FILE PHOTO: Fitbit Blaze watch is seen in front of a displayed Google logo in this illustration

WASHINGTON (Reuters) – Twenty advocacy groups from the United States, Europe, Latin America and elsewhere signed a statement Wednesday urging regulators to be wary of Google’s $2.1 billion bid for fitness tracker company Fitbit Inc <FIT.N> because of privacy and competition concerns.

The 20 organizations – which include the U.S.-based Public Citizen, Access Now from Europe and the Brazilian Institute of Consumer Defense – argued that the deal would expand the already considerable clout in digital markets of Alphabet Inc’s <GOOGL.O> Google.

Acquiring Fitbit would give Google such intimate information about users as how many steps they take daily, the quality of their sleep and their heart rates.

“Past experience shows that regulators must be very wary of any promises made by merging parties about restricting the use of the acquisition target’s data. Regulators must assume that Google will in practice utilize the entirety of Fitbit’s currently independent unique, highly sensitive data set in combination with its own,” the groups said.

Australian and Canadian groups were among the signatories.

A Google spokeswoman said the tech wearables space was crowded.

“This deal is about devices, not data,” she said. “We believe the combination of Google’s and Fitbit’s hardware efforts will increase competition in the sector.”

Google announced the deal in November to take on competitors in the crowded market for fitness trackers and smart watches. Fitbit’s market share has been threatened by deep-pocketed companies like Apple Inc <AAPL.O> and Samsung Electronics Co Ltd <005930.KS>.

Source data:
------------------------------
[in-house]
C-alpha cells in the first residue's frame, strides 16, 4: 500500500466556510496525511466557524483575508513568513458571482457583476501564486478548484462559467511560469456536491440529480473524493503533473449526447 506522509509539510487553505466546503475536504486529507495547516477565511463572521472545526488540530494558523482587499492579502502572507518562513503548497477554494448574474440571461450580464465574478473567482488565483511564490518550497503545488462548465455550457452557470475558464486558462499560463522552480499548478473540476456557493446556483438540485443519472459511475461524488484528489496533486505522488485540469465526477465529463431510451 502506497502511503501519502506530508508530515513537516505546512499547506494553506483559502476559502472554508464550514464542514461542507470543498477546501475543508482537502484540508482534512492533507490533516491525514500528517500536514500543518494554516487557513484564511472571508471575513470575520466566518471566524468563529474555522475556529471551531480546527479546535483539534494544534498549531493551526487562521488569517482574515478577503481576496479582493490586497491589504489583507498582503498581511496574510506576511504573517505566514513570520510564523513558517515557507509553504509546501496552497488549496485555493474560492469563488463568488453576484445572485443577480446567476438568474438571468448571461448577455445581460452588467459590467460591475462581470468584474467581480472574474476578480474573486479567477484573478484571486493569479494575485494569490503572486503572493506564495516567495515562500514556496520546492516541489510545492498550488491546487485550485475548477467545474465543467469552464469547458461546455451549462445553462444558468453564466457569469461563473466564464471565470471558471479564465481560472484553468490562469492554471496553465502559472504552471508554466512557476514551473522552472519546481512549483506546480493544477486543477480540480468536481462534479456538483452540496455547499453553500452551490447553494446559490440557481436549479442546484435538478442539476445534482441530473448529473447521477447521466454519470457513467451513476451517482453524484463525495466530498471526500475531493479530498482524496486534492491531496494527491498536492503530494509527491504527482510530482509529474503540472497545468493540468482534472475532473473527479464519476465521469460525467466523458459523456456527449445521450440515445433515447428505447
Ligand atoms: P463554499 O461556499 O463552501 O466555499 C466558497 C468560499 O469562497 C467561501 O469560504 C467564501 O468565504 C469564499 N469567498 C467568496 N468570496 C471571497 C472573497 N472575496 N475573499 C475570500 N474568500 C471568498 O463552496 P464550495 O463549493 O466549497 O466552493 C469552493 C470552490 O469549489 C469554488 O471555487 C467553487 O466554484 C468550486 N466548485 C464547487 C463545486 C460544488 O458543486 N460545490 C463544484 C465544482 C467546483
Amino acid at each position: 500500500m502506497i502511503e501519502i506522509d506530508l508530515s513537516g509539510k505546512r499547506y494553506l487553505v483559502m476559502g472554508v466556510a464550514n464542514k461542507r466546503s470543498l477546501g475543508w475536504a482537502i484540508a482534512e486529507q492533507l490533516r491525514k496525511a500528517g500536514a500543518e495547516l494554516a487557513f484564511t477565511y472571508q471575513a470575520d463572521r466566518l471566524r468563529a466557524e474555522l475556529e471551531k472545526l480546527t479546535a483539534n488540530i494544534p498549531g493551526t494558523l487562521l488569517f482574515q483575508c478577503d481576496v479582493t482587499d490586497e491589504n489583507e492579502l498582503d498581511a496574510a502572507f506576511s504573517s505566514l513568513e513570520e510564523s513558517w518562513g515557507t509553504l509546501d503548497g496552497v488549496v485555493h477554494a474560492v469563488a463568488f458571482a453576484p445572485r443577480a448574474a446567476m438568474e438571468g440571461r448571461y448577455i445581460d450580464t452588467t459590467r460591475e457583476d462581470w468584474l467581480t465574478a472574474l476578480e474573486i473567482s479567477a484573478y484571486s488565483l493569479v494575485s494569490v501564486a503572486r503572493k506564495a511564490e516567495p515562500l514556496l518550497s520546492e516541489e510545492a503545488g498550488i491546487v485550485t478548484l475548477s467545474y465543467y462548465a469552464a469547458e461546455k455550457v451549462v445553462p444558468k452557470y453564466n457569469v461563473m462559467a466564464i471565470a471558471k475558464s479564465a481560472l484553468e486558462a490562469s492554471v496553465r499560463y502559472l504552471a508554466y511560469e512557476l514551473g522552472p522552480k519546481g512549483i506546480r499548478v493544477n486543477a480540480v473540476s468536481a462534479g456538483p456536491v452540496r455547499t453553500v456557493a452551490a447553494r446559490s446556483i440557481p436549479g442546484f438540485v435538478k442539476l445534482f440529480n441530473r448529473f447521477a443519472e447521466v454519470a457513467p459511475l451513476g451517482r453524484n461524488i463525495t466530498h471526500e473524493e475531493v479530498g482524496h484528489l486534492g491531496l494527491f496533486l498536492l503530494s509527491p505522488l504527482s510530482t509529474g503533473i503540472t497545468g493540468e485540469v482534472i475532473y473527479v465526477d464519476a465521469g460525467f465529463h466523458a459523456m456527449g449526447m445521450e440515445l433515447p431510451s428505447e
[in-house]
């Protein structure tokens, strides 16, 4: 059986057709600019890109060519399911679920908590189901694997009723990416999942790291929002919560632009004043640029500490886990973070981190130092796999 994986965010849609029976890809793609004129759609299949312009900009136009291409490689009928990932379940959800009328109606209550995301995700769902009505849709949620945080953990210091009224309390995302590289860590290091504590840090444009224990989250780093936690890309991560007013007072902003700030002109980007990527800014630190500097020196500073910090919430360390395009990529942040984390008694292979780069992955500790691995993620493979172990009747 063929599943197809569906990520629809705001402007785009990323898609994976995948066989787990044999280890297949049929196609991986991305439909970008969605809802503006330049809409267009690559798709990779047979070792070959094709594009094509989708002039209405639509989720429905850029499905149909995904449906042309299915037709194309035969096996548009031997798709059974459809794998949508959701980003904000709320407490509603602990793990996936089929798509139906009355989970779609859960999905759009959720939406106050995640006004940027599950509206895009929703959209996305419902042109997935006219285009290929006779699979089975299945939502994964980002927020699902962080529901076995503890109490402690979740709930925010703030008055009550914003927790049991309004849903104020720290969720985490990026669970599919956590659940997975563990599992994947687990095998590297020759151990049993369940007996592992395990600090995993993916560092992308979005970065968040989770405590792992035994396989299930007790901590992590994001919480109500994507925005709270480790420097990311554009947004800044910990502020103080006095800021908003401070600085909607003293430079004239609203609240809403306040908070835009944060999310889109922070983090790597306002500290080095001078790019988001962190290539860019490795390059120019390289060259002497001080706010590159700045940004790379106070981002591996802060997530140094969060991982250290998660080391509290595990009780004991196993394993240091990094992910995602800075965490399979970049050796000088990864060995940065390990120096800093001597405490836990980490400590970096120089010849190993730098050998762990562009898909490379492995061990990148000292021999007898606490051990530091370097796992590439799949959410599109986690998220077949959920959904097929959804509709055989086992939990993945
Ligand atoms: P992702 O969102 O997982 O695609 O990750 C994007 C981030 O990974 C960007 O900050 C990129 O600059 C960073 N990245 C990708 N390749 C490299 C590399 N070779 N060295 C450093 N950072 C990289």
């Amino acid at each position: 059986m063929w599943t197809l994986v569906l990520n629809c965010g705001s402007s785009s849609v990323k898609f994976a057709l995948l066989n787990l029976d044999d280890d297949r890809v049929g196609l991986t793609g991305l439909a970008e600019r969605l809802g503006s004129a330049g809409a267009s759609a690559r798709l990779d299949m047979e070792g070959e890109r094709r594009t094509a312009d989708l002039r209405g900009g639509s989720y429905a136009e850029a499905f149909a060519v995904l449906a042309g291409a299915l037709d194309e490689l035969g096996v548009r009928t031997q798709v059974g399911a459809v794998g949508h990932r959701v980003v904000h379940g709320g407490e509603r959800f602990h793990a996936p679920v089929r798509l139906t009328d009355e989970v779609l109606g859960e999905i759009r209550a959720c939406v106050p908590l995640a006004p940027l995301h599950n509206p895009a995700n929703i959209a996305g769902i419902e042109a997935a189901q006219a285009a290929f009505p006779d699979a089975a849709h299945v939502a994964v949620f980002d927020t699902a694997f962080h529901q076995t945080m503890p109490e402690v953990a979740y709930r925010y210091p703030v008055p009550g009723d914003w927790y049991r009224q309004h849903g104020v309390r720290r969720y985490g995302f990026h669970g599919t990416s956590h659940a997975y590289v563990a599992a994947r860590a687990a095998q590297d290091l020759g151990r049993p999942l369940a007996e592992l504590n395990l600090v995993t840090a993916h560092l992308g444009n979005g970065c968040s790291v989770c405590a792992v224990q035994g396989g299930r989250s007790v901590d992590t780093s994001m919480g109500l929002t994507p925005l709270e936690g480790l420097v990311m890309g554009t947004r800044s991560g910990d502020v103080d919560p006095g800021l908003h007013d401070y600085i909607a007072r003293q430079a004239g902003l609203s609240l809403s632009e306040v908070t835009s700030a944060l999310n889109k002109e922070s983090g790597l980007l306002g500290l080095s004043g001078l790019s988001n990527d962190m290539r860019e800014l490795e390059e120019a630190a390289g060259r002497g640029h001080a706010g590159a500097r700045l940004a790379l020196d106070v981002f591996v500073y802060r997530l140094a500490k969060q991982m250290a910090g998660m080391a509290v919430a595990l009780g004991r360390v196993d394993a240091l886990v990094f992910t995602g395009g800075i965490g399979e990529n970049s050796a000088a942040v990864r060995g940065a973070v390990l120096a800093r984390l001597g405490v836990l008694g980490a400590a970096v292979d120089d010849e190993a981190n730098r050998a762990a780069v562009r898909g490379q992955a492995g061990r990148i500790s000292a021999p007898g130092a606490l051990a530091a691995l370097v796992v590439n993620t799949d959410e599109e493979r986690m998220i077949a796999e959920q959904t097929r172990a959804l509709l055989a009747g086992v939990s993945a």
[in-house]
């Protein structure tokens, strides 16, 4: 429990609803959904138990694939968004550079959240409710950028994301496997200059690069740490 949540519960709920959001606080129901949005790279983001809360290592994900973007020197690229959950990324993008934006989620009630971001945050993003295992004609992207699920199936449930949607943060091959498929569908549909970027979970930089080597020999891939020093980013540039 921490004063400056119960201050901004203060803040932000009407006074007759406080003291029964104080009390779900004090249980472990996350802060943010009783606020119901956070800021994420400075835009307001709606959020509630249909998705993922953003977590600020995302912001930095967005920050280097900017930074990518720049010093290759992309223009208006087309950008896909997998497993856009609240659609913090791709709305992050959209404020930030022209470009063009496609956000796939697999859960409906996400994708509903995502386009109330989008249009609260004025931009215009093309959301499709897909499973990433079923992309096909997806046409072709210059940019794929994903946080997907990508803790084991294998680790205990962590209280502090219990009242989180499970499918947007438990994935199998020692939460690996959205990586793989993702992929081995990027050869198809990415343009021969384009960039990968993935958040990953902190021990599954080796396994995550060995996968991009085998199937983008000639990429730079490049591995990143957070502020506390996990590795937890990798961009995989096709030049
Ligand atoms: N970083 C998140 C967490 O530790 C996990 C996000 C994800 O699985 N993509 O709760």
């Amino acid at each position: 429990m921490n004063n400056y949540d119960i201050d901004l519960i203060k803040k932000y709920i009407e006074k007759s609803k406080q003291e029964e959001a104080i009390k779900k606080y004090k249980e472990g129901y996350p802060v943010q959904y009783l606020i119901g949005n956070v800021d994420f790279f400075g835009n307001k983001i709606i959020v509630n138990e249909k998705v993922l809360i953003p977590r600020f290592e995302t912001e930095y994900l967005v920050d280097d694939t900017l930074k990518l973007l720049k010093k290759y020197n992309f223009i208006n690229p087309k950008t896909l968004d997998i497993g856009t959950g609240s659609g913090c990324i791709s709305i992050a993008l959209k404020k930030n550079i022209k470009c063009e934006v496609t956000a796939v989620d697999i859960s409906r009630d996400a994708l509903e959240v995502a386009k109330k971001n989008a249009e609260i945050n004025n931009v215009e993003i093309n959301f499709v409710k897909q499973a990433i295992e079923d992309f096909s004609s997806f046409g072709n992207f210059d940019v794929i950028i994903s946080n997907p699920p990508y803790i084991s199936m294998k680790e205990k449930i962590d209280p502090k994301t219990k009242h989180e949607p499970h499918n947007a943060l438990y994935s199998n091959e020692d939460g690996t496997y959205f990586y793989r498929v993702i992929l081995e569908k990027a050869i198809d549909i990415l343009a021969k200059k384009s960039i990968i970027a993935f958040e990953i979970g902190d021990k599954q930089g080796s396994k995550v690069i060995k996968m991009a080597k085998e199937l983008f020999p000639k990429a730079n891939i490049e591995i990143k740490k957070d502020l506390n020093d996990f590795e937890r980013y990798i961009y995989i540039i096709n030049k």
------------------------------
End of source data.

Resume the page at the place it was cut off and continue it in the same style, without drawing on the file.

Australia’s competition authority said this month that it may have concerns about the deal and would make a final decision in August.

EU antitrust regulators will decide by July 20 whether to clear the deal with or without concessions or open a longer investigation.

In Washington, Google is under antitrust investigation by the Justice Department, a congressional committee and dozens of states for allegedly using its massive market power to harm smaller competitors.

(Reporting by Diane Bartz; Editing by Lisa Shumaker)

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Samsung is selling a wireless charger that also sterilizes your phone – Engadget

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As the world comes to terms with the devastating effects of the COVID-19 pandemic, people have learned that keeping a small distance and regularly washing their hands are important tools in limiting the transmission of the virus. However, when the humble smartphone is considered to be one of the dirtiest things someone can own, hand care may only go so far. In a bid to give its customers an phone-cleaning option that doesn’t involve an antibacterial wipe, Samsung has begun selling a wireless UV charger that promises to “kill up to 99 percent of bacteria within 10 minutes.”

The ITFIT UV Sterilizer is a very unremarkable white box that Samsung says is spacious enough to fit a Galaxy S20 Ultra. However, it’s not limited to just Samsung smartphones, or wireless gadgets like Galaxy Buds and the Galaxy Watch — if it fits inside then it can likely be disinfected (but may not be charged). Place the item(s) in the box, connect it to a USB-C power source and press the switch. The embedded 10-watt Qi charger will deliver power while it does its thing.

While it’s not an official Samsung design, the company sells the UV Sterilizer via a partnership with ITFIT, a Samsung sub-brand that seems to be applied to rebadged accessories. In the FCC listing for the device, the documentation includes a “Designed for Samsung” seal. Other ITFIT products made for Samsung include headphones and selfie sticks.

Wireless UV chargers aren’t new, but they’ve seen a huge rise in popularity following the coronavirus outbreak. Samsung doesn’t explicitly state that its UV Sterilizer successfully eradicates SARS-CoV-2, but a recent research study suggests that UVC lamps are capable of killing “more than 99.9 percent of airborne coronaviruses.”